One question I have, is why do so many of the people, both lefty and righty, reserve their greatest hatred and vitriol for, you know, people who are slightly to the right or left of them, respectively? I suppose Pol Pot and Idi Amin are dead, so there's not much point in despising them any longer -- but surely there are worse people in the world than Bill Clinton or George W. Bush.

Triple Post (1 of 3): The Movie

I was considering writing one long entry but, since this will cover a bunch of unrelated things, I'll break it up into three posts. I figure that'll be easier to read.

Earlier this week one of the producers sent me a list of the nine actors they're considering for various parts and who have expressed interest. I definitely knew a lot more names on the list than I expected for a film with a purportedly $2 million budget, which made we rather curious as to how you can get these people. My guess is they can get relatively known people for two reasons: A) the actual shooting time will be brief, less than a month; so it's not a lot of time out of the actor's schedule. And B) the better known actors might get a chunk of the profits.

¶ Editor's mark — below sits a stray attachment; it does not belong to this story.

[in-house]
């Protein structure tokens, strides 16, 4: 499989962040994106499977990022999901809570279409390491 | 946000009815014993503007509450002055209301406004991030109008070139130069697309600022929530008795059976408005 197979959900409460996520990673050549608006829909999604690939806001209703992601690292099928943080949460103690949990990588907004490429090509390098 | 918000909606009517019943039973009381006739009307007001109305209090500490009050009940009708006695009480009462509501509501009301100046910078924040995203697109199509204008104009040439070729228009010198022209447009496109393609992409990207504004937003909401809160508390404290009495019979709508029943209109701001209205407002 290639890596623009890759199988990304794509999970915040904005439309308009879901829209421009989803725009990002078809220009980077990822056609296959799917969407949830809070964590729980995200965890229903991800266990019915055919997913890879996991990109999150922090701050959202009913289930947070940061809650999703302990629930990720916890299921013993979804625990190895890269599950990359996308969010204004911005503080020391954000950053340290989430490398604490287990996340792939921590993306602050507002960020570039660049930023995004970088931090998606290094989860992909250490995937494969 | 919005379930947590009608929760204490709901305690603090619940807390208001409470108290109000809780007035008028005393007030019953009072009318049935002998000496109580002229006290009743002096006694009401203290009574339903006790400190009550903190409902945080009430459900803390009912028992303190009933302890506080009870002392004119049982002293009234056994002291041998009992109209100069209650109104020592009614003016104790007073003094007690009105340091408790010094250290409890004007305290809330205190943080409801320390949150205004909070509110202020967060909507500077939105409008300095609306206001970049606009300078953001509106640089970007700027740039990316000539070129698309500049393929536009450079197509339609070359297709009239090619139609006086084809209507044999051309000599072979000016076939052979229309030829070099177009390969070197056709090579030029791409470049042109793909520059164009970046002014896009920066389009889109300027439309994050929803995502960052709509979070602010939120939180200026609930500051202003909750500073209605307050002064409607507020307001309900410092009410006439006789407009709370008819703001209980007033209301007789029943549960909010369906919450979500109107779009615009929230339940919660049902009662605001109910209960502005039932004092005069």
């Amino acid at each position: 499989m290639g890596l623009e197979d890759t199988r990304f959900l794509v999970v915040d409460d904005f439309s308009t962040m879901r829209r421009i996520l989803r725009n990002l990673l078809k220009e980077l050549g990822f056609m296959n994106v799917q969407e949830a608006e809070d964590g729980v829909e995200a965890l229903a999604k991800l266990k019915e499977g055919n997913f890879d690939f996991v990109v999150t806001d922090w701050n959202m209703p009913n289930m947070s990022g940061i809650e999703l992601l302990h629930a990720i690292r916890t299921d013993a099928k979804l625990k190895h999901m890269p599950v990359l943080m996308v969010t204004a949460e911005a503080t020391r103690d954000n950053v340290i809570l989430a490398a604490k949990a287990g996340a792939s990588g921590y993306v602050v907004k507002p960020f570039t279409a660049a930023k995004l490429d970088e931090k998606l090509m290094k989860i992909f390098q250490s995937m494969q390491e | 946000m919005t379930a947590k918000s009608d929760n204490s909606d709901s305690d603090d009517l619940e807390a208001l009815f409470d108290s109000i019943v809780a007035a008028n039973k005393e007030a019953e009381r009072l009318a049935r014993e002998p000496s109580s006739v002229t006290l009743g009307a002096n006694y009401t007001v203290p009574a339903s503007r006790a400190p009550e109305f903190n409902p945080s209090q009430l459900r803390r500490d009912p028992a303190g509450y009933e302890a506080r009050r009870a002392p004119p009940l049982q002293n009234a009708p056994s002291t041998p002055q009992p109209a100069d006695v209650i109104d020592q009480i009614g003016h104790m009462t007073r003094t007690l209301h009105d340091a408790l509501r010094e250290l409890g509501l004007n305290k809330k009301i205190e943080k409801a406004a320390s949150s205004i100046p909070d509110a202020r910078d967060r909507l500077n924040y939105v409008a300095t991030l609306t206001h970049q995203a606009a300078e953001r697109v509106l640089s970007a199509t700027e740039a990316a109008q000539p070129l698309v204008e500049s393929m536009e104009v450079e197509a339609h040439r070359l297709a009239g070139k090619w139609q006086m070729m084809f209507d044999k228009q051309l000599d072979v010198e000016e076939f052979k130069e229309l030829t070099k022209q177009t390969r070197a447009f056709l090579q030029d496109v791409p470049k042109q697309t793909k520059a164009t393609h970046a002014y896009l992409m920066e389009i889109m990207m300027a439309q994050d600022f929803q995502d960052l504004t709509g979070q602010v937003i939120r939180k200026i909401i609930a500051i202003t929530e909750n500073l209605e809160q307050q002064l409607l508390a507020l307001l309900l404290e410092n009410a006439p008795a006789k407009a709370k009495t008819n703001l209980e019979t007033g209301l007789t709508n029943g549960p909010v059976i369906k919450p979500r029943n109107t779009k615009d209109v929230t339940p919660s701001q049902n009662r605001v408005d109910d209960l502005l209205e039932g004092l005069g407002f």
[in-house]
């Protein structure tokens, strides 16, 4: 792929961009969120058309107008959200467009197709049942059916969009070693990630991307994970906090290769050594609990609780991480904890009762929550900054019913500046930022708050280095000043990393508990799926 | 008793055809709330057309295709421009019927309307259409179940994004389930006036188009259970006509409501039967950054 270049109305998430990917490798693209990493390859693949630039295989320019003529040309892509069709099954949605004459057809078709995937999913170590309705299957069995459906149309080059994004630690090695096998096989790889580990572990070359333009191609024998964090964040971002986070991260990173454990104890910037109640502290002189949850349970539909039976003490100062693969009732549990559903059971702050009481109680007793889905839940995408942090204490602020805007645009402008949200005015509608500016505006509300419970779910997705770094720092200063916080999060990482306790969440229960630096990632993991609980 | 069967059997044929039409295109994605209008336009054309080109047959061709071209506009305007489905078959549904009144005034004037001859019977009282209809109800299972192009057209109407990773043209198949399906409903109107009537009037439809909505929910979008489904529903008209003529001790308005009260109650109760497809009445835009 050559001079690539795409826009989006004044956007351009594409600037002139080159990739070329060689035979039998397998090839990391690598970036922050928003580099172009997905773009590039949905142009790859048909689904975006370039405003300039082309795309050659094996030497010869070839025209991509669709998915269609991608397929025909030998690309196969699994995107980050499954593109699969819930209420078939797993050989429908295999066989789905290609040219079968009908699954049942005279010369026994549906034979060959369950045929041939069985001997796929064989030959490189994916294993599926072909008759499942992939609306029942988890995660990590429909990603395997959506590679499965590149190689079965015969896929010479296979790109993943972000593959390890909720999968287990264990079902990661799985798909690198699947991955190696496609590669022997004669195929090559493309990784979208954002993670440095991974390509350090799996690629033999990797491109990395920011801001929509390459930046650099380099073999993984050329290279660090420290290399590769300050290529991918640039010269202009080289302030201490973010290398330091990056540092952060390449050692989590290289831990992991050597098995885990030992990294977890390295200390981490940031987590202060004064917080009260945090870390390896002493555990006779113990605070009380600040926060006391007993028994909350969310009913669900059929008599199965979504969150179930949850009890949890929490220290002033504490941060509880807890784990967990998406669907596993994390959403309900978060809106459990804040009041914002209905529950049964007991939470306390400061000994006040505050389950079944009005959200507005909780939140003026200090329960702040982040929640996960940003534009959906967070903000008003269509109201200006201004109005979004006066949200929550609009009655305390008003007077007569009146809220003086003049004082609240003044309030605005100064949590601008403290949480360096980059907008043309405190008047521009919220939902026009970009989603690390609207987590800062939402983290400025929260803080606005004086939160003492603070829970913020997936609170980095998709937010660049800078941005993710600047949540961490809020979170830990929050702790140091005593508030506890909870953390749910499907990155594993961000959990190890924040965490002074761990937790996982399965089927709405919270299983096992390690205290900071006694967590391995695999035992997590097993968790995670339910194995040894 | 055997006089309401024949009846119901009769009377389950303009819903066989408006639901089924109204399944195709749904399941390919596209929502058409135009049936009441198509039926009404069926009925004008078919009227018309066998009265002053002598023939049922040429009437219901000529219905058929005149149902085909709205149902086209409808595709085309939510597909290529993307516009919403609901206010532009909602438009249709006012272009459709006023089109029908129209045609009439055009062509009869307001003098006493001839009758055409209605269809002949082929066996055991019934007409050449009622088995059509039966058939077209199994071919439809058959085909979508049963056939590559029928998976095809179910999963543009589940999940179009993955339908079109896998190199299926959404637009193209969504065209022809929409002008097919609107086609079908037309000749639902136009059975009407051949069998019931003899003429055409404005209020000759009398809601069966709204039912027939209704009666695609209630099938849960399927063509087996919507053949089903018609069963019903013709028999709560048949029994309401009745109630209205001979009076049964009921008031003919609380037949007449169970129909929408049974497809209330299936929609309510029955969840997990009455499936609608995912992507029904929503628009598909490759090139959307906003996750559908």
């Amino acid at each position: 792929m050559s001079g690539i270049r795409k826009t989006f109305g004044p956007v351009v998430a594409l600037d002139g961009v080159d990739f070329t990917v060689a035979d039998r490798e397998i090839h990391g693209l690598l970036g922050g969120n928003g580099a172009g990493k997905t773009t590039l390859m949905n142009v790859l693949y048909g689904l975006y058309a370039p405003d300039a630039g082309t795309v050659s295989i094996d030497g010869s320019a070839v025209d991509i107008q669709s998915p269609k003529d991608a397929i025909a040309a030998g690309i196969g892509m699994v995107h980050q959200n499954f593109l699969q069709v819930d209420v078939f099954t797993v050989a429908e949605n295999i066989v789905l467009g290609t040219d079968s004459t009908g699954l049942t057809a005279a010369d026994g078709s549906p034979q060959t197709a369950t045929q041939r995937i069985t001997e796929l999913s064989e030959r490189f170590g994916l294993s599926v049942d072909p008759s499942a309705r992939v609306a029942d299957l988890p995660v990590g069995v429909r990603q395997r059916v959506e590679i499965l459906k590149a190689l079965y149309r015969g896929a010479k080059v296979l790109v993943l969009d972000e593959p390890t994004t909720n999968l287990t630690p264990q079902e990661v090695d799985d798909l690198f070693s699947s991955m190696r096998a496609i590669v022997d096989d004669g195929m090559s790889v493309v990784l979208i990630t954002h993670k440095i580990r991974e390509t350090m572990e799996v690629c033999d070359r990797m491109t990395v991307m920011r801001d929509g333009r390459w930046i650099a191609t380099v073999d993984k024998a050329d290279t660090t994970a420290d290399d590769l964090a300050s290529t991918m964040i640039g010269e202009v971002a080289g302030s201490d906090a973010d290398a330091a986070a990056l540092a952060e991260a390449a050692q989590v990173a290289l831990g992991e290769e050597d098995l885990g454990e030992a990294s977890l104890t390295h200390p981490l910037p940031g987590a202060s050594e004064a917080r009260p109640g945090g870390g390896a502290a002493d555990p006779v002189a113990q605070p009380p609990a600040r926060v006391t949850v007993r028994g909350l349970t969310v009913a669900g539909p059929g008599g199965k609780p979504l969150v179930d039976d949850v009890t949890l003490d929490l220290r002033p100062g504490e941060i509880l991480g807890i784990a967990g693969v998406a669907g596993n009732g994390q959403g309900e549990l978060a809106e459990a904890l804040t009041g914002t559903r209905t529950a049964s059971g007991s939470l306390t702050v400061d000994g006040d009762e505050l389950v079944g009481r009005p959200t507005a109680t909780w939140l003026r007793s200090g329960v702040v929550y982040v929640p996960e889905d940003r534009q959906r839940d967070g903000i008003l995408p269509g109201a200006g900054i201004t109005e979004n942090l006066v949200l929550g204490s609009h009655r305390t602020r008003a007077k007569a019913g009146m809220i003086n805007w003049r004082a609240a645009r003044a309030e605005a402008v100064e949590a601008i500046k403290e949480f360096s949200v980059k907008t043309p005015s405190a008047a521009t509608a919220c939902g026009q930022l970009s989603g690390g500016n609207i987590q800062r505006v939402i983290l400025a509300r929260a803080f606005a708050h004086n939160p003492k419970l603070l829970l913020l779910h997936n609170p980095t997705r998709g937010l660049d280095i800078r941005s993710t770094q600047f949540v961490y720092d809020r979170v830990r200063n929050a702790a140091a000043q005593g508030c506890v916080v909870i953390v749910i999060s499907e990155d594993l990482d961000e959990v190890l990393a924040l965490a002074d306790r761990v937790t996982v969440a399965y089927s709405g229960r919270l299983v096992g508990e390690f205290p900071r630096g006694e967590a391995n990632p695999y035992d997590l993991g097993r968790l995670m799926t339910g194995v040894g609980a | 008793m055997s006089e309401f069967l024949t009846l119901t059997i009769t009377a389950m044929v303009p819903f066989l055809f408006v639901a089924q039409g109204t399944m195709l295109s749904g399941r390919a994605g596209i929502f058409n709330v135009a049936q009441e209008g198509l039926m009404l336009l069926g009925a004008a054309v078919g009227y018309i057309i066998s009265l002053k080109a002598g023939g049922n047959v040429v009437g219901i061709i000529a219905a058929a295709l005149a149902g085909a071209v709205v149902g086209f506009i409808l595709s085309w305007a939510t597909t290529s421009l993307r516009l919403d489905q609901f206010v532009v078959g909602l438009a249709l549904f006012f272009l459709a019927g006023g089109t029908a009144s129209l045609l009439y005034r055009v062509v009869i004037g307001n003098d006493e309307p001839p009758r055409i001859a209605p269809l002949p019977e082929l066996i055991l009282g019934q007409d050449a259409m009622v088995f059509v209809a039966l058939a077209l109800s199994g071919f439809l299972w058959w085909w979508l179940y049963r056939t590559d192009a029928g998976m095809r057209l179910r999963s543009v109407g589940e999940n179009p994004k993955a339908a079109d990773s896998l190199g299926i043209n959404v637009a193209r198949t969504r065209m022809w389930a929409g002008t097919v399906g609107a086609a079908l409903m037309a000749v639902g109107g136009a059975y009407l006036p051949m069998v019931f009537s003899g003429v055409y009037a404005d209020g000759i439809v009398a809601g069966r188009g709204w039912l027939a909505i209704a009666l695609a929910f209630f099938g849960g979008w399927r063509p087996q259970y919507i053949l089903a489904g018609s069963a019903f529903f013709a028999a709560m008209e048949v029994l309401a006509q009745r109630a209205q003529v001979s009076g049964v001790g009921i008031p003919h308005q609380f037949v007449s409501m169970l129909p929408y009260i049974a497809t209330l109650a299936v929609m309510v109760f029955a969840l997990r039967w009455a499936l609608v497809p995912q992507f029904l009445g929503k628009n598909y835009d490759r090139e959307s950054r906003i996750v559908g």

Last night the producer emailed me again and said that they had sent offers to two of the people (the actors who'd play the main younger characters). That reduced my nervousness (they're actually spending real money!) but increased my anxiousness, and so I couldn't sleep for a few hours -- which gave me an excuse to play City of Heroes for a while (see above post 3).

Anyway, it's enlightening as to how much one actually can do with a limited budget. Sorry about being so vague about who's on the list. Like W's handlers prior to the debates, I'm working overtime to manage expectations.